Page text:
Yeah, well, a very quick overview is just that I suffered from chronic health problems for since I was a kid for decades, as many of us have. And then my research over the years led me to nutrition first, because when I changed my diet in my 20s everything changed for me, but I didn’t make as much progress as I had hoped. So then in you know, the 2000 teens, I realised that the environment was the missing piece for the rest of my my health progress. So as a whole, what I do is helping people identify why they’re not feeling well and get them back on track. And what I have found to be the biggest pieces for that are lifestyle diet in our environment. So combining all of those is kind of what I do to help people feel their best.

R Blank 3:37
So that’s interest so lifestyle, diet and environment. I’m just wondering if there was one thing that you didn’t mention there was I don’t know how to say mood or Outlook Do you feel like those are things that yes, yeah, that that was follow from the three things that you just mentioned, or

Cathy Cooke 3:54
I’m glad you mentioned that because that is another critical piece and helping two people feel their best. That’s an area I’m not an expert in but I strongly believe in the power of our thoughts and our you know, you could say spirituality you could say Outlook, you know, whatever that means your mental health. I think it’s a very, very important component to all of this and I incorporate those pieces into my life and I am really glad you mentioned that because if you don’t have that piece even though you got everything else dialled in, I do think that you will be missing out on a lot.

R Blank 4:32
So in today’s talk, or interview I, what I what I really want to focus on is sleep and there’s obviously a lot of questions I have about that. My sleep as I’ve gotten older has has declined there’s a double quality has declined, at least in certain environments. I know I hear from a lot of people that sleep is sleep quality and sleep quantity. Both are big concerns for A lot of people How did sleep become a focus? For you?

Cathy Cooke 5:04
Yeah, well, it’s you have a common story that as people get older, their sleep quality does tend to decline. And so for me, it’s kind of an interesting situation. Because when I was younger I, I was hypersomnia. So I slept too much and, and I could sleep anywhere, anytime. I mean, to the point where I was diagnosed with narcolepsy in my 20s, which tended to not be an accurate diagnosis, after all, after many years of research, but I could sleep 12 1314 hours a night, no problem, never had a problem sleeping. And then when I hit about 30, it just everything just changed. A switch was flipped, for multiple reasons, likely. And I like very much overnight, I became an insomniac. And I couldn’t sleep at all. And it was very, very dramatic. And, you know, I’m still putting the pieces together as to why that is. But, you know, I have a lot of strong indicators, I had high levels of mercury, which were beginning to get mobilised at that time, I had some hormonal challenges, I had stress. You know, this was about the time where cell phones and Wi Fi were coming to be more popular. And I lived, you know, in a house with some probable wiring errors and some other EMF issues, possibly mould, I mean, all the things. And so it was devastating to me, because as anyone knows, if you aren’t sleeping at night, everything else falls apart. You’re cranky, you’re irritable, you can’t work well, you’ve got brain fog, your relationship suffers, you can’t exercise you don’t eat, right. I mean, it affects every part of your life. And it can really destroy your quality of life, and your relationships and your job and your finances and everything else. So from that day forward, I just dove deep into everything about sleep that I could, because I went to doctor after doctor after doctor after doctor and nobody had any answers for me. They told me all my labs looked awesome. And you know, it was stress. And I got a prescription for you know Zoloft, and one for Xanax and one for several, you know, antidepressants. Of course, none of which helped. So I just had to keep digging deeper and deeper and deeper into the research myself to figure it out. So that was 18 years ago. And I’ve been putting all the pieces together ever since.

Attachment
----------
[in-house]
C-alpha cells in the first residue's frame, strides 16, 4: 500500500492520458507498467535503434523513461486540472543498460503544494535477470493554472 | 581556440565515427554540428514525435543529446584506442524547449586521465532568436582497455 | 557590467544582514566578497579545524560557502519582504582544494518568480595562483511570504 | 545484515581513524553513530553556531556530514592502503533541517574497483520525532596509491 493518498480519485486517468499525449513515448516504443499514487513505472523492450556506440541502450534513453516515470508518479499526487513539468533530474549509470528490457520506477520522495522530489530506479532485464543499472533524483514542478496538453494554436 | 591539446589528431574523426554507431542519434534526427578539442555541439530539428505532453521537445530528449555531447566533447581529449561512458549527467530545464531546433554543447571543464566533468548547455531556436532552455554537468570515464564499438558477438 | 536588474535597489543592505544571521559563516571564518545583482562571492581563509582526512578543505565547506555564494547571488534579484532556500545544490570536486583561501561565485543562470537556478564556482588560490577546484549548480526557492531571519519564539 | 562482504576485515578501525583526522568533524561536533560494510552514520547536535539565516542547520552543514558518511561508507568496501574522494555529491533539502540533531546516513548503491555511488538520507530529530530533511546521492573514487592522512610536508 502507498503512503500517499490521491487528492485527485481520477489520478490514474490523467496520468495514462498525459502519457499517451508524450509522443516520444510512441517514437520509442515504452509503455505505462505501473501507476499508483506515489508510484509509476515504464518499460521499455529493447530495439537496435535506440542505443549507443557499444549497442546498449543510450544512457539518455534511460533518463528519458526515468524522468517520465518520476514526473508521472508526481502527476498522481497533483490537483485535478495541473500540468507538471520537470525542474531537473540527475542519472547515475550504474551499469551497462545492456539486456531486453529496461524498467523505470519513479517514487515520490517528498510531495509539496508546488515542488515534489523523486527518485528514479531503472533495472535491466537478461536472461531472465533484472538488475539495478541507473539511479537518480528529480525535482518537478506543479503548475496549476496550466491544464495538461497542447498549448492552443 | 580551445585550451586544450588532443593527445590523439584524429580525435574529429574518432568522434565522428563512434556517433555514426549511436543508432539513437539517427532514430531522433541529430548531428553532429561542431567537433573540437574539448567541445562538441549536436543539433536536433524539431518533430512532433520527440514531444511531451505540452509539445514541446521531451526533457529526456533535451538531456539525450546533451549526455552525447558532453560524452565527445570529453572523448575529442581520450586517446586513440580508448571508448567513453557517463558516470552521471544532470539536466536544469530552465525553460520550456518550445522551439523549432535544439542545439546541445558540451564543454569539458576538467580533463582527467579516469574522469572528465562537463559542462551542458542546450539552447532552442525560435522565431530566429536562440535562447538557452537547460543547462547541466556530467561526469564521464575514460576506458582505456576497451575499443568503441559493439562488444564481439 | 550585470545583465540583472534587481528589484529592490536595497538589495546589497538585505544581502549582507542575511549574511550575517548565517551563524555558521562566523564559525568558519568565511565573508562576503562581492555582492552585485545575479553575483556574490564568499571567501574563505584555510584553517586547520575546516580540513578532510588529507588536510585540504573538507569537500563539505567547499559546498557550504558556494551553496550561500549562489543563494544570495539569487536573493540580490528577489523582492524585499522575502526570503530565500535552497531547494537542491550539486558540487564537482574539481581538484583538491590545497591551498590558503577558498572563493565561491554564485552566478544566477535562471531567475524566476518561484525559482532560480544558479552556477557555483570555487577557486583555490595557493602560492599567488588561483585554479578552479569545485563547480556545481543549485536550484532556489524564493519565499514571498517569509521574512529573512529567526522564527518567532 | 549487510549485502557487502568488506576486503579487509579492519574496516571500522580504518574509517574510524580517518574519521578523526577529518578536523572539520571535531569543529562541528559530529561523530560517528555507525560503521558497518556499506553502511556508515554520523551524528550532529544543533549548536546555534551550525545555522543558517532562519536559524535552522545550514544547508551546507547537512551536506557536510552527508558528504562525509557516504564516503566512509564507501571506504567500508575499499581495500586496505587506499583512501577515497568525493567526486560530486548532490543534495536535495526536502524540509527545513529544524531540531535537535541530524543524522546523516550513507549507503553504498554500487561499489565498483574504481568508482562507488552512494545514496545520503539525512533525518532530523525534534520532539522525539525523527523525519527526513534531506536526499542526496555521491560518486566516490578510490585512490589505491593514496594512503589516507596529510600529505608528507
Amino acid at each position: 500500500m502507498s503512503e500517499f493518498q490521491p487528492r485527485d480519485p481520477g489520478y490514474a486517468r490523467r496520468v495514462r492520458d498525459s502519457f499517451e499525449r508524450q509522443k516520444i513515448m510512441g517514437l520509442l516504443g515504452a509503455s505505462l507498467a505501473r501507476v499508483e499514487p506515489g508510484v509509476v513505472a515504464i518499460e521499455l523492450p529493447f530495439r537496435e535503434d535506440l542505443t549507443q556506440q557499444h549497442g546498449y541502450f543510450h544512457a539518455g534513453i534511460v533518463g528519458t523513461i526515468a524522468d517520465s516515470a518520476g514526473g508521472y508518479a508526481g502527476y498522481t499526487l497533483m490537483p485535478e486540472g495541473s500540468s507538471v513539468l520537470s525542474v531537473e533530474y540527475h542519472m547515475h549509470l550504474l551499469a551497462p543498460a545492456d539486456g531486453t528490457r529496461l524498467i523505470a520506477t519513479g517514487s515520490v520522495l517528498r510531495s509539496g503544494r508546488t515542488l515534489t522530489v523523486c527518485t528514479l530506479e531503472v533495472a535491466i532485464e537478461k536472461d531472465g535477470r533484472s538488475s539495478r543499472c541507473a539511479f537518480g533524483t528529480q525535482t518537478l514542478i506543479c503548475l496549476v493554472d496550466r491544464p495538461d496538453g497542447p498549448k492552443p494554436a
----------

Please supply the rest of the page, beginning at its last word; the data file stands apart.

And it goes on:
R Blank 7:42
So how do you how do you begin? Actually, before we get that, I’m just wondering, in personal curiosity, where I tend to see my worst sleep problems or when I’m in a city. And this wasn’t the case when I was growing up. But But nowadays, if I, if I go into a city, if I spend a few nights in a city, that’s where it really seems to hit me, is that something you see with with other clients or patients?

Cathy Cooke 8:06
Yeah, that’s very common. When I’m doing a concert with somebody, or I’m in someone’s home doing an assessment, one of the first questions that I have is, well, how do you feel when you get away from the house? How do you feel when you go camping? You know, I live in Idaho, most people go camping? And the answer is almost invariably, Oh, I feel great. I feel great when I’m away from the house or when I’m in the mountains. And then they always, you know, their next comment is, but but I don’t have any stress there. So you know, it’s different. And, you know, my mind is often going to Well, true. But what else Don’t you have there, you know, you’re not using your phone, you’re not on your screens, hopefully, you know, it’s getting harder and harder to find those areas where you can’t use your devices. But generally, most people are, you know, they’re kayaking, they’re in the river, they’re swimming, they’re hiking, they’re doing all of these things outdoors, and they’re not on their tech. And usually they’re away from service. So that’s a big component of it. So I do find though, however, one of the biggest comments my clients say after even we do a little bit of mitigating in their house, of you know, turning off their Wi Fi, or mitigating and wiring errors or whatever, the number one comment I get is, I can’t believe how much better I’m sleeping.